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"Weak" IVF Drug Attracts Lawsuits From Disappointed TTC Couples

0 replies, 1 voice Last updated by Profile gravatar of Oluwakemi Oluwakemi 7 months ago
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    Profile gravatar of Oluwakemi
    Oluwakemi
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    For some couples, Bravelle was their last chance at having a baby. The fertility drug, which is now the focus of lawsuits, offered hope to those who dream of having a baby but needed to undergo in vitro fertilization (IVF) treatment to make their dream a reality. IVF treatment isn’t cheap, and some couples find they can only afford one round of treatment. So they were likely shocked to find out that the drug they pinned their last hopes on might not have been nearly as effective as they believed.

     

    Bravelle is made by Ferring Pharmaceuticals and is administered via injection to encourage a woman’s ovaries to produce eggs. In September 2015, Ferring recalled certain lots of the drug, sold between 2014 and 2015 in the US and Canada, because the lots did not maintain potency as long as expected. This meant women who used the drug had decreased chances of becoming pregnant through IVF.

     

     

    The issue involved units of the drug that had been on the shelf between 12 and 24 months. Those units were found to have “reduced therapeutic effect” which could cause decreased follicle stimulation.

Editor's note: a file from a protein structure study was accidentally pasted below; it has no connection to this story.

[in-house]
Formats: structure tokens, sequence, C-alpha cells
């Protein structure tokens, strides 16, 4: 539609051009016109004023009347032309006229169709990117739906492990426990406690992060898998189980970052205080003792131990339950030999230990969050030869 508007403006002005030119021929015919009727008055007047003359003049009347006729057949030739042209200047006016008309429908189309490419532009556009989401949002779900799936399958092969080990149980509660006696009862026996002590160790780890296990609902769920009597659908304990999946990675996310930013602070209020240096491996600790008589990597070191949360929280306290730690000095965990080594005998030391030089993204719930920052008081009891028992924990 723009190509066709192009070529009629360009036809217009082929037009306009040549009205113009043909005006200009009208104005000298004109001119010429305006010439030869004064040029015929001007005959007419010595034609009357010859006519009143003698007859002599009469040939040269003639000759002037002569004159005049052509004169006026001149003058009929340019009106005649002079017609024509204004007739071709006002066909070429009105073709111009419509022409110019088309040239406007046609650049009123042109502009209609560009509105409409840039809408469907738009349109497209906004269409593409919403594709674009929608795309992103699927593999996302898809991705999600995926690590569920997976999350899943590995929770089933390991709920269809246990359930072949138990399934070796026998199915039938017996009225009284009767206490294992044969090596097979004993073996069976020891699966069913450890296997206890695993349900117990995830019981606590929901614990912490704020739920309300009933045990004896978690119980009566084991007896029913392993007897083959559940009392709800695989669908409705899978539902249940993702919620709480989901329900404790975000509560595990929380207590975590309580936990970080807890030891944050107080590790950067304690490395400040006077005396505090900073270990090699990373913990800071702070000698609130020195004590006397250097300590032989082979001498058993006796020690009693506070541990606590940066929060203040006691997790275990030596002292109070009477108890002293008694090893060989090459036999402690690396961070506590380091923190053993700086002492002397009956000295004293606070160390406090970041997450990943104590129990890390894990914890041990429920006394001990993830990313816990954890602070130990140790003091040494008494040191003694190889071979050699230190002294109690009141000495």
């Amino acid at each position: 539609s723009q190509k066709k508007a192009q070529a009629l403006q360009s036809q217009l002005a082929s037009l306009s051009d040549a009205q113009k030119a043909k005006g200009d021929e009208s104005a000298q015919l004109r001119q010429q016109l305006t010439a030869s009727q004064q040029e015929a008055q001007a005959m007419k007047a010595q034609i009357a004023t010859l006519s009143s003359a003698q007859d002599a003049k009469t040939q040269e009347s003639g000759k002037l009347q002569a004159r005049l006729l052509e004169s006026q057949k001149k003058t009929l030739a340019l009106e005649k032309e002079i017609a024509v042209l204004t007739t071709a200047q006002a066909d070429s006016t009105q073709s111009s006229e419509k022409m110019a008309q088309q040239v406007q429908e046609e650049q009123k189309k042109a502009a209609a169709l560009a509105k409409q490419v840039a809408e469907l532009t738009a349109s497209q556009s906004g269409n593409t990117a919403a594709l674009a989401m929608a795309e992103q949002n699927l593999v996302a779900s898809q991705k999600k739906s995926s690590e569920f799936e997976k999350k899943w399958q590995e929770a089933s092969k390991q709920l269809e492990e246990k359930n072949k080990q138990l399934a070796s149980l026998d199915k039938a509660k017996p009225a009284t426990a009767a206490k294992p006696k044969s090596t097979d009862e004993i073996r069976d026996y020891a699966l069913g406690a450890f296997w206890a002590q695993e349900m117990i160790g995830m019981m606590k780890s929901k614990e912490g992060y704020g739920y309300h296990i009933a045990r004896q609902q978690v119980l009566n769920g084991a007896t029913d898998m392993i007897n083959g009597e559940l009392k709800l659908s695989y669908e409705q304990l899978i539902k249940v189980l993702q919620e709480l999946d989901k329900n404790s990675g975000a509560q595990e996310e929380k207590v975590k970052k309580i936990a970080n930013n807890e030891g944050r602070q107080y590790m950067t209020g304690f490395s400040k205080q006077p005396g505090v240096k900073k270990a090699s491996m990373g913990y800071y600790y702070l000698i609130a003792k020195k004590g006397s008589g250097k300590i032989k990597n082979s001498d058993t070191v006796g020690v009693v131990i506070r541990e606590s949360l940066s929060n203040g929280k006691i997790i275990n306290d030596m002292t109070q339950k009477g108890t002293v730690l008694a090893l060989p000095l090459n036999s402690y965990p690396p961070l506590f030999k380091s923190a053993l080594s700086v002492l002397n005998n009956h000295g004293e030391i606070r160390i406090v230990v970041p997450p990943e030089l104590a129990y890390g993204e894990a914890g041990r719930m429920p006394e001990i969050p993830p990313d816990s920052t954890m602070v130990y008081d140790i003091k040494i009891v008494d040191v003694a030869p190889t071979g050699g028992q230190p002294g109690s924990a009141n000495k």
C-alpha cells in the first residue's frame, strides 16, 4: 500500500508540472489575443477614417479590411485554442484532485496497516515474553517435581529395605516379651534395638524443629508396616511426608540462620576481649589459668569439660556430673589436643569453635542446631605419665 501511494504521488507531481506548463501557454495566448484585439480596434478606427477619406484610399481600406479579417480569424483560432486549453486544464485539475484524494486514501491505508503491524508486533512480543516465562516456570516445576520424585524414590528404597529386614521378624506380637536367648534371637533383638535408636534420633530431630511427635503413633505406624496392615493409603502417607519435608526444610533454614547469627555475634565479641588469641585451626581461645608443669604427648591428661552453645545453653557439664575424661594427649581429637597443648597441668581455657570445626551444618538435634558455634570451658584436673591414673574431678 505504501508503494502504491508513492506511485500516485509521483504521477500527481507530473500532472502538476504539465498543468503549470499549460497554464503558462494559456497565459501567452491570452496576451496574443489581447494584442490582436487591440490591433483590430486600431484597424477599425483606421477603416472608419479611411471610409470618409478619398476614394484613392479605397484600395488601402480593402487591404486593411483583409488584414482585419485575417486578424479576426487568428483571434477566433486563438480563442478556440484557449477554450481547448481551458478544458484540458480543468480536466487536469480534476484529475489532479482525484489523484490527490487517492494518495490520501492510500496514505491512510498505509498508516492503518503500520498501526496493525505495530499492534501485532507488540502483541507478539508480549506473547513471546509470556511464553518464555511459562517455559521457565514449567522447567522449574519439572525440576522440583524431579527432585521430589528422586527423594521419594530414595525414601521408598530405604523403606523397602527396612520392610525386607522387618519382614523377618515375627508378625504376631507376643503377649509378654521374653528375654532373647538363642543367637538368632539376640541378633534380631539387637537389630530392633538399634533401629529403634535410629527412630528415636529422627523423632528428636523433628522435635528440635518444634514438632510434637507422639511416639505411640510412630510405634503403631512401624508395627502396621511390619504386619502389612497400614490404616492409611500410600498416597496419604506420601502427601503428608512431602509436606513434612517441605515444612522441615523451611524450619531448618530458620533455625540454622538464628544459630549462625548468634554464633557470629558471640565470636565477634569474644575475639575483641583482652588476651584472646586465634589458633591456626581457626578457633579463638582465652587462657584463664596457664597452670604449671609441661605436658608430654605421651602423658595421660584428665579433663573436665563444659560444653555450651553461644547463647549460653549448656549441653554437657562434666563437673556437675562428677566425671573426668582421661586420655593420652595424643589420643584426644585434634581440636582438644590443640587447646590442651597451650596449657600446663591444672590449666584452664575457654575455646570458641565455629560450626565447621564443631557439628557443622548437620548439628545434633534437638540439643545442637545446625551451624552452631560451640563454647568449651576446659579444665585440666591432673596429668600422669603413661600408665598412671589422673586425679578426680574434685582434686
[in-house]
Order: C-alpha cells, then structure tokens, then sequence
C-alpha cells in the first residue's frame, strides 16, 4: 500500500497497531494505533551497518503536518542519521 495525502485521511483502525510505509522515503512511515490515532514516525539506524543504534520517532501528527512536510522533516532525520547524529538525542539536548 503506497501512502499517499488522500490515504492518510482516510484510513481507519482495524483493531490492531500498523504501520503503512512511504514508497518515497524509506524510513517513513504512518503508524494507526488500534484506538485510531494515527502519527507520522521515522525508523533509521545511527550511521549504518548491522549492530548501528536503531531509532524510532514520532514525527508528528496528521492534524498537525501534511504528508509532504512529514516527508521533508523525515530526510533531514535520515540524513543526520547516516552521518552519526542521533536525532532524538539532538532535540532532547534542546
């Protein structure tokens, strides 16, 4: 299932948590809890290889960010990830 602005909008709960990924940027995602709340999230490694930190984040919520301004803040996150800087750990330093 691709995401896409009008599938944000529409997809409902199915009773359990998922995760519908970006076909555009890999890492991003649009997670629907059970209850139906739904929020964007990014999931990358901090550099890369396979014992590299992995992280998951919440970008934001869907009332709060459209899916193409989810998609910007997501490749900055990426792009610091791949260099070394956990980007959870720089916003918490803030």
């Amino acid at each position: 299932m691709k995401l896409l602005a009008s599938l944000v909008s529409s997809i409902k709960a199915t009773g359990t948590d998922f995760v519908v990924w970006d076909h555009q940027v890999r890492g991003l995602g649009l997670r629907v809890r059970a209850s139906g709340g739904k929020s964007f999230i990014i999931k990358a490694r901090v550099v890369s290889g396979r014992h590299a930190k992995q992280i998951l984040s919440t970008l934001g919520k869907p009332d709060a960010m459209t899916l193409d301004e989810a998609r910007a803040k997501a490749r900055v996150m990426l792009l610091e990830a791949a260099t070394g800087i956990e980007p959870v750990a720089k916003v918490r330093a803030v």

Ferring’s fertility drug is just one part of the IVF process, and while the company has offered to refund the cost of the drug – around $2,500 – patients say they paid between $20,000 and $30,000 on the IVF process, a process that as a whole allegedly did not work because of the decreased Bravelle potency. They further claim they should be reimbursed for any travel expenses linked to the IVF treatment. Plaintiffs argue they would have used a different medication if they had been properly warned about issues with Bravelle.

     

     

    Although the decreased potency isn’t likely to cause a health consequence to the mother, Health Canada warned that there is a risk of unnecessary over-exposure to the drug if medical professionals attempted to establish an effective dose.

     

     

     

    For couples who saw their IVF treatment as a last hope, the situation is heartbreaking. In addition to not being able to afford further rounds of IVF treatment while they await the results of a lawsuit, some say their bodies simply cannot handle another round of treatment.

     

     

    As a result, they’ve filed lawsuits against Ferring Pharmaceuticals, alleging the company did not take proper steps to ensure its drug was capable of carrying out its intended uses. Lawsuits have been filed in the United States and Canada against the company.

     

    Culled from https://www.lawyersandsettlements.com/articles/bravelle-infertility-drug-recall/bravelle-lawsuit-infertility-drug-3-21668.html

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